April 23, 2017, 5:00 pm - 6:30 pm
Unitarian Universalist Church of Arlington
4444 Arlington Blvd.
Arlington, VA 22204
Moreh Steve’s Hebrew class. We caught up on our B’reshit reading, all the way to verse 15 of chapter 2, where God interrogates Adam and Eve and curses the serpent (“on thy belly shalt thou go,” or “How the Serpent Lost its Legs”). We talked about blaming others, and about the story’s portrayal of a God who creates humans able to choose and then gives them a choice, and who visits a less harsh penalty than the one originally threatened (eat of the tree of knowledge and you will die). Intelligent questions from the students included why the serpent didn’t blame some other creature, who intern blamed some other creature, who in turn blamed the Creator; so we talked about human consciousness, especially the self-consciousness of the writers. We noticed things like the dual name for God, which comes into use after the first six days of creation (from “Elohim” to “Yhvh Elohim”).
Homework: Let’s get though B’reshit ch.2, verse 20. Again, here’s the link.
Morah Erin’s Hebrew class: This week we spent some time decoding and translating the 10 plagues (dam, tzefarde’a, kinim, arov, dever, shehin, barad, arbeh, hoshekh, makkat bekhorot). We used these words and the vocabulary we’ve been studying from ahava rahah, yotzer ohr, and v’ahavta to play Hebrew vocabulary charades.
Homework: For those students who expressed interest in working on the four questions, there is a link to a video of the four questions below and I have inserted a photo of them in Hebrew and English. In our book, please continue to work on lines 11-16, p. 15, and lines 17-20, p. 16. Make sure to study the endings on page 18 and the vocabulary on page 19. As you learn what the vocabulary means and to recognize the roots, you will find connections and things you already know in so many of the prayers! Link to 4 questions Link to Ahava Rabbah
Morah Jen’s Hebrew class: I was out of town for a family event, so my Hebrew class joined Morah Erin’s.
Homework: Read Sim Shalom (p. 84), Shalom Rav (p. 91), and Oseh Shalom (p. 95) one more time, focusing on reading fluently without stopping. Also read/do pages 102 and 108. Review the meanings of ha/the, shel/of, -nu/our, l’/to, -cha/your, v’ or oo-/and, b’/in or with, and ki/because, and look for these in the three songs.
JEWISH STUDIES CLASSES
Moreh Steve’s Jewish studies. We spent our 45 minutes going over the Passover story, looking at the Haggadah one student had brought in, and going over key details. We went over the Hebrew for the four questions, the four sons, and the ten plagues, pondering the horror of the tenth plague in particular, Pharaoh’s sudden relenting, the Hebrews’ hurried departure and the parting of the waters (someone said the Sea of Reeds was known to be very shallow). We talked about the life of Moses, and the students remember a ton of it: the babe in the bulrushes, being raised a prince with his mother and sister to care for him, the hot coal in the mouth that gave him his speech impediment, the slaying of the slave-driver and the period in the desert as a fugitive, the burning bush, the inspiration to lead a freedom movement, the collaboration with Aaron, and the post-Exodus period. We wondered why there had to be forty years in the desert. We looked at the Exodus map in the back of the Chumash that Kol Ami uses—it has Mt. Sinai clearly marked in the far south of the Sinai peninsula. We saw possible routes for the wandering in the desert, and how you’d have to come in from the east if you were crossing the Jordan and then arriving at Jericho. At the end we talked briefly about a latter-day freedom movement, the civil rights struggles of the 1950s and 60s, and I quoted them the very end of the MLK mountaintop speech (to view the famous last couple of minutes, click here) and how remarkable an echo of the Exodus story it was. Dr. King was assassinated the day after he gave this speech. I encouraged the children to talk about the American movement for racial equality at their Seders—so if they do, you know whom to blame!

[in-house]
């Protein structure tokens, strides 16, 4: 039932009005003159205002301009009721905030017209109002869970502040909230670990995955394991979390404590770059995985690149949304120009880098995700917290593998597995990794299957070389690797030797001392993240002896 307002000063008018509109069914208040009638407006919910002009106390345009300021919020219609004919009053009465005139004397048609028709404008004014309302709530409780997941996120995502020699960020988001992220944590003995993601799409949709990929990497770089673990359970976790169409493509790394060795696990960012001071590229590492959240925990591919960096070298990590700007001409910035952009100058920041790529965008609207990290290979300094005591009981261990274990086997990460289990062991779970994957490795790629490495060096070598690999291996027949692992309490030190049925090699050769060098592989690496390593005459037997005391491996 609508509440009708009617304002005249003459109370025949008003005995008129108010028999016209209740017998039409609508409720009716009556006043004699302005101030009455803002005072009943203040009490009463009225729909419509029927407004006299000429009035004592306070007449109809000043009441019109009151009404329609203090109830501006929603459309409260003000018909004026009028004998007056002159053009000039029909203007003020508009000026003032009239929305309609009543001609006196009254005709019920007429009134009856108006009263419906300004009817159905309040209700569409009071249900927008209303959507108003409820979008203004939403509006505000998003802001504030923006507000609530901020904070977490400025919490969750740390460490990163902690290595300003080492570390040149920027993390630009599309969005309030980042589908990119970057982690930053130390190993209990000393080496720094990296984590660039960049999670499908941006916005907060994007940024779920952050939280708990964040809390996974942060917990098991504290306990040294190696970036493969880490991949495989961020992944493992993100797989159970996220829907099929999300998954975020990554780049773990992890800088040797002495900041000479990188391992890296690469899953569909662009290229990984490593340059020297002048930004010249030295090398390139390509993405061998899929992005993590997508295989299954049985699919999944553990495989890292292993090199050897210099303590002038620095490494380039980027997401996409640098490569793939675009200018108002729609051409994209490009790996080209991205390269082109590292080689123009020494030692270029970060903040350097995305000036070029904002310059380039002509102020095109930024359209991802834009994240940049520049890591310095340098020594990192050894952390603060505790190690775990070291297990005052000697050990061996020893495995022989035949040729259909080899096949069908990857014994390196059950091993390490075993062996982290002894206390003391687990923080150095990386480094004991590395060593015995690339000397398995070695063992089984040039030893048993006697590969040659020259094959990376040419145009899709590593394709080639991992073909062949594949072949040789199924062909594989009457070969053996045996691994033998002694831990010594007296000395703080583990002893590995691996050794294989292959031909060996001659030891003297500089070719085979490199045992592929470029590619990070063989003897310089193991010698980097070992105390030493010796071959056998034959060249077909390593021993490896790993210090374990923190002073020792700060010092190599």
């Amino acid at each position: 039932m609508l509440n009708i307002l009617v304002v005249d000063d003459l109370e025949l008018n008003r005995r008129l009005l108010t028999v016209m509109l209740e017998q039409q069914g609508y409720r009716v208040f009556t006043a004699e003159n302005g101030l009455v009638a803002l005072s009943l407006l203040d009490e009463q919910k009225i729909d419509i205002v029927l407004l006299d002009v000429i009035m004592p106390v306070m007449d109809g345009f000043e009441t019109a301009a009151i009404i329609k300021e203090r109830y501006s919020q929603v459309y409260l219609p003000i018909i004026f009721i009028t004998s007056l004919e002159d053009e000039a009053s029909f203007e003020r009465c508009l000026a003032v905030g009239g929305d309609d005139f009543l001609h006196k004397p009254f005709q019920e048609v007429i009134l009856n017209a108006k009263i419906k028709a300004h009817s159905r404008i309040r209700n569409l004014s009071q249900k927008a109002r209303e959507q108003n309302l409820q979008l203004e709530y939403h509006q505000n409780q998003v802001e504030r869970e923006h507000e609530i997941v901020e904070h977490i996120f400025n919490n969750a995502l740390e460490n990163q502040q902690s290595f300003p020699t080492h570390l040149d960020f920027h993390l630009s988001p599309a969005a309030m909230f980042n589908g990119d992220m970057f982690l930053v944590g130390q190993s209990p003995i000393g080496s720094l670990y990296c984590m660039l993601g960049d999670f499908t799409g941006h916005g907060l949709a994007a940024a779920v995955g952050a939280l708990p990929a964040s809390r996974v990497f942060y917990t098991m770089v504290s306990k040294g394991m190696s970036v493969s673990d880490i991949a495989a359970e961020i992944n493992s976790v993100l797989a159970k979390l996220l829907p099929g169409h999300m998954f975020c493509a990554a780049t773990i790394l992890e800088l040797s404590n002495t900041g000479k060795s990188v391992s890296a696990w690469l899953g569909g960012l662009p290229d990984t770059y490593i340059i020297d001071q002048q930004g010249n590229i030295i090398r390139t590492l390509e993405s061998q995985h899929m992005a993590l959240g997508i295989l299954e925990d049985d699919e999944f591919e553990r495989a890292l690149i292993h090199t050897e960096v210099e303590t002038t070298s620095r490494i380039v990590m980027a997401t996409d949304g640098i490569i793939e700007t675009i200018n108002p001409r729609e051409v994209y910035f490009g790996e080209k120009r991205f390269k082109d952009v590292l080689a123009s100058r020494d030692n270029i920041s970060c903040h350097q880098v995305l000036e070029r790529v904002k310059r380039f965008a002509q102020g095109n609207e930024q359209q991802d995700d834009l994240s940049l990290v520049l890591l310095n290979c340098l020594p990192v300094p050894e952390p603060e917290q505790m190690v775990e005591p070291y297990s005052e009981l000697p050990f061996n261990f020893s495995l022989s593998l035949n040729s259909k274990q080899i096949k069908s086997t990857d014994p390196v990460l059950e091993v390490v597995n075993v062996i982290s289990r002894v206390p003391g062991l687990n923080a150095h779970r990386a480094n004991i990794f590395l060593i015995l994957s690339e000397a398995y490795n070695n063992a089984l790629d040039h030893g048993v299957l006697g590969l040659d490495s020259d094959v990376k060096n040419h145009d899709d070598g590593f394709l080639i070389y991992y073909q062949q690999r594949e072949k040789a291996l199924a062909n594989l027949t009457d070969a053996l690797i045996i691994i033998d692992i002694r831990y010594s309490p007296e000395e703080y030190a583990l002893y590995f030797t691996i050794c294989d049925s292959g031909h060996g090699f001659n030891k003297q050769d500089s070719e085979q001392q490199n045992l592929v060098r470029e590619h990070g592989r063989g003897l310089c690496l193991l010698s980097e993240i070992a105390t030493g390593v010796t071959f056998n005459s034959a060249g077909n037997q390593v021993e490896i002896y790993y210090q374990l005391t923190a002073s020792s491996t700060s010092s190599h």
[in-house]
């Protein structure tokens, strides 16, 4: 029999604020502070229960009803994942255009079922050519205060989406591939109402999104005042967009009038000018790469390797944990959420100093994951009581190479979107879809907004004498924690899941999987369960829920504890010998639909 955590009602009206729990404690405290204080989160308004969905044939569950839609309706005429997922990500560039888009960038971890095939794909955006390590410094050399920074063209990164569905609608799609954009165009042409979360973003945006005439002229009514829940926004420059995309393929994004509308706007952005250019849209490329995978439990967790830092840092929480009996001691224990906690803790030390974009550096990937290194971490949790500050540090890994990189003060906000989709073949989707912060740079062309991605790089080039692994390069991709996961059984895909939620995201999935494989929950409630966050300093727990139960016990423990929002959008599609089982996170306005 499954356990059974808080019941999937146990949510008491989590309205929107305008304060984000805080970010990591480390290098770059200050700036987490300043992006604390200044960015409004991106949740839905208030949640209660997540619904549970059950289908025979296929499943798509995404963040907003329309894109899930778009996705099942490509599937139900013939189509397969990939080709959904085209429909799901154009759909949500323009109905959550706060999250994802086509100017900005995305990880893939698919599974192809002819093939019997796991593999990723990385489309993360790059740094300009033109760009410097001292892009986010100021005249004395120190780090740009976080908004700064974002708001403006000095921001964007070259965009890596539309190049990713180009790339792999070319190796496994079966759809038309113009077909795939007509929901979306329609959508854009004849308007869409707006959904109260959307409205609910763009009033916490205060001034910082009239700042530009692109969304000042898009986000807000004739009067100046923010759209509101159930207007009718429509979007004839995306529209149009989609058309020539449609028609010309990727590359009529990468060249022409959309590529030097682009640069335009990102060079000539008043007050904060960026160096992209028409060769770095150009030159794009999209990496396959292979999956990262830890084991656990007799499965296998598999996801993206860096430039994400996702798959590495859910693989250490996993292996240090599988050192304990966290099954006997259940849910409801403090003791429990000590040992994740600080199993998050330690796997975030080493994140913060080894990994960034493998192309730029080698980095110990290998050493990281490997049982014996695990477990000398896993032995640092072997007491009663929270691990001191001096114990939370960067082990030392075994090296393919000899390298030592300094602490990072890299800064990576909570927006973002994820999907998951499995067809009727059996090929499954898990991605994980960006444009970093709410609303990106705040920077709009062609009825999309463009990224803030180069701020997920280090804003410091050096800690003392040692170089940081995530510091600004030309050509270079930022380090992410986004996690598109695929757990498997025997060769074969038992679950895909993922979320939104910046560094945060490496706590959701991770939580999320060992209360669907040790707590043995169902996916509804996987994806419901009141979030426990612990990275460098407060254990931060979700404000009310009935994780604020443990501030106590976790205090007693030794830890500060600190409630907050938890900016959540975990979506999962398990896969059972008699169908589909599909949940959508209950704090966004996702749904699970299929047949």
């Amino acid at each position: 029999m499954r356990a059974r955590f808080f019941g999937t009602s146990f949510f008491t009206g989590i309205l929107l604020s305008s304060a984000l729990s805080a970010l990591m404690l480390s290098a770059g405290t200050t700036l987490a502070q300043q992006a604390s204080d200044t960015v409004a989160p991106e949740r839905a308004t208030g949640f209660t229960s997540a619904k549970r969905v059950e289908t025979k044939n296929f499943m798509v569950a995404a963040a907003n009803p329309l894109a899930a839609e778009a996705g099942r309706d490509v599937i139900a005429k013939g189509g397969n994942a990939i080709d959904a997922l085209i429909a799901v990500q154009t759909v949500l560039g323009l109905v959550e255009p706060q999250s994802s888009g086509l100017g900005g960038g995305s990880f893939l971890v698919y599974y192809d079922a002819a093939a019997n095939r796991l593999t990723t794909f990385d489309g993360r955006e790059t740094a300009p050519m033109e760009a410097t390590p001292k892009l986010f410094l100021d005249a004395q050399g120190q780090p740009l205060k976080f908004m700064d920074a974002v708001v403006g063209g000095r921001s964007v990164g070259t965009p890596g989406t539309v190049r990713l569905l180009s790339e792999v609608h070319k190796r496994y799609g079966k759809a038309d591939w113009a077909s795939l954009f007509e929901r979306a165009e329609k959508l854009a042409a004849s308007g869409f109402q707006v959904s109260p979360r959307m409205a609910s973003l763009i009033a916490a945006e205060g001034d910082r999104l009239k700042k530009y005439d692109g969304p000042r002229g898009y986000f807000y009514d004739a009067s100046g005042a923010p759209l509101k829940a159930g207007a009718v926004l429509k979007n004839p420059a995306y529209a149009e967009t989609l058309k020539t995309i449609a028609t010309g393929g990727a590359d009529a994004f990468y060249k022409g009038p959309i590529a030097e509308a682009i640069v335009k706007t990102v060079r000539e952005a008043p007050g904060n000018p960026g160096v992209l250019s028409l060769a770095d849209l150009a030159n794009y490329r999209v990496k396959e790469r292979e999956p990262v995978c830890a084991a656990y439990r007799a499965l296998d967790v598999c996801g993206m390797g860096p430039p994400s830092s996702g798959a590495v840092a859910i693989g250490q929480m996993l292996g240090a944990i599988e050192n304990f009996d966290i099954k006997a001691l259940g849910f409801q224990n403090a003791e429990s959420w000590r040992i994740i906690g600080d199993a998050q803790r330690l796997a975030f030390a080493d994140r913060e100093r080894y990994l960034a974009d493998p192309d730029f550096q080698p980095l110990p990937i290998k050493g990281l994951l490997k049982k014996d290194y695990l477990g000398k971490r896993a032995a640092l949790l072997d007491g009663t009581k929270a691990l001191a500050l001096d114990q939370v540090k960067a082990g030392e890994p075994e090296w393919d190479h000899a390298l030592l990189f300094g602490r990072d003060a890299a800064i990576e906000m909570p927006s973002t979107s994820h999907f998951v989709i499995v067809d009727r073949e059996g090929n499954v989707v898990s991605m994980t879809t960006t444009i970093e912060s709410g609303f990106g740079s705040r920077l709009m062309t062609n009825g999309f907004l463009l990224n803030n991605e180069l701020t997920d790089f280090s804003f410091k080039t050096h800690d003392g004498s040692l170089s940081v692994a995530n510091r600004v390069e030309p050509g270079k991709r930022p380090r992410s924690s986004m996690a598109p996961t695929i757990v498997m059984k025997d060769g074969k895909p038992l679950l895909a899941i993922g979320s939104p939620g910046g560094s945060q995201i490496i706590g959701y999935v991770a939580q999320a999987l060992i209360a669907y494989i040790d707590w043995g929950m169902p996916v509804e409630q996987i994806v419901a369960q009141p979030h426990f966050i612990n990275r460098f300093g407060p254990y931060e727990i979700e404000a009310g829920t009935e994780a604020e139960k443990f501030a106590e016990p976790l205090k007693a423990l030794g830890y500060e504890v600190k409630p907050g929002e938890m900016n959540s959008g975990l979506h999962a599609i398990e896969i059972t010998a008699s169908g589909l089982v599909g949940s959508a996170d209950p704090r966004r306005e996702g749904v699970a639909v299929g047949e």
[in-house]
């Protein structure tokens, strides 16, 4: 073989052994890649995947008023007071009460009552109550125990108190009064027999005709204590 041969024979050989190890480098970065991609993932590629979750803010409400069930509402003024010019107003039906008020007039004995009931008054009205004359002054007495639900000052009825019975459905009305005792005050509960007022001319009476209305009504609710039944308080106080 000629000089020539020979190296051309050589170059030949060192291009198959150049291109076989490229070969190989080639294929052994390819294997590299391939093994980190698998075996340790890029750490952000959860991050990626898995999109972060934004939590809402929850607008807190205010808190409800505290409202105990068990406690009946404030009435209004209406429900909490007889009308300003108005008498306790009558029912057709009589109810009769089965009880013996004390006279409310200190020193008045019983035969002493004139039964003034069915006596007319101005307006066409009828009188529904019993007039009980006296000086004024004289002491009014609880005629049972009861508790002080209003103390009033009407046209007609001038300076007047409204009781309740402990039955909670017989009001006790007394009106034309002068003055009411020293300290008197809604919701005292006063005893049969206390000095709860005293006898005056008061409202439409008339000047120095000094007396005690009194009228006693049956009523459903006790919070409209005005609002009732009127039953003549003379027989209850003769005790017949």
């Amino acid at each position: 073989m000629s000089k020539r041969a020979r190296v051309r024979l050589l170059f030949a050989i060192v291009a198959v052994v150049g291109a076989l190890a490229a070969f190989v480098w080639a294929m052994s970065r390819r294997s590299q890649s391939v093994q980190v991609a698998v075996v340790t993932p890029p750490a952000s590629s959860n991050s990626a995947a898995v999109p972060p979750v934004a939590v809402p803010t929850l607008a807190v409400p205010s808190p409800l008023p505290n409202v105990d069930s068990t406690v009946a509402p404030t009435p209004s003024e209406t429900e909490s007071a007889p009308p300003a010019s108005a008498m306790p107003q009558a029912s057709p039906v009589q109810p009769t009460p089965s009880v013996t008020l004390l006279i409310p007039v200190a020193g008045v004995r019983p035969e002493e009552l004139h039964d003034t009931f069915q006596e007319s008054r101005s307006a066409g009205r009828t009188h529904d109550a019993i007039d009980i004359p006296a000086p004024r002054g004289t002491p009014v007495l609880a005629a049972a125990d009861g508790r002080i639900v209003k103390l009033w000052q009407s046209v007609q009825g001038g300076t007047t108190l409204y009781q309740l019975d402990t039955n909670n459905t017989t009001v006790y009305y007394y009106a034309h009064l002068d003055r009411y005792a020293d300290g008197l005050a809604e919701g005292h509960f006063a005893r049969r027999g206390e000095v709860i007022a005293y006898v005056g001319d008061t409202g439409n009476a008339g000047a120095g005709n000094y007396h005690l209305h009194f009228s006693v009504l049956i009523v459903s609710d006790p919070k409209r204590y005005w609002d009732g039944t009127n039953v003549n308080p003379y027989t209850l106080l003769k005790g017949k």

Homework: Picking up on our discussion of the “Shalosh Regalim,” read this article, or any other of your choosing, about Shavuot and the period in the Jewish year between Pesach and Shavuot. Be ready to say what event Shavuot is said to commemorate, and how that relates to Passover. And find out what the “omer” is, including its 33d day, Lamed-Gimel or “Lag Ba’omer,” and why both are important in Jewish tradition.
Morah Erin’s and Moreh Zach’s Jewish studies class: In preparation for Passover we had students work in groups, looking at various Haggadah’s, noticing what elements were the same between all of the Haggadah’s and what some differences were. They came up with a list of things that were in all of the Haggadah’s, and noticed some of the more obvious differences (opening left to right or right to left, illustrations, amount of Hebrew vs. English), but time did not allow us to go too in depth with differences.
Homework: If you have Haggadahs at home, take a look with your child and notice some of the differences between them and note the elements that are in all of them. Happy Passover!
Morah Jen’s Jewish studies class: Shana Harbour taught my Jewish studies class. They talked about Passover from why we celebrate it to how we celebrate it. They also discussed the Seder and telling of the story of exodus. Shana brought Haggar (seder prayerbooks), and they talked about the Seder plate and the symbolism of the items on it. They ate matzo and charoset and made their own Seder plates with markers and paper plates. Finally, they also covered the 4 questions.
Homework: Think about which of the T words the Passover story reflects, and have a great Passover!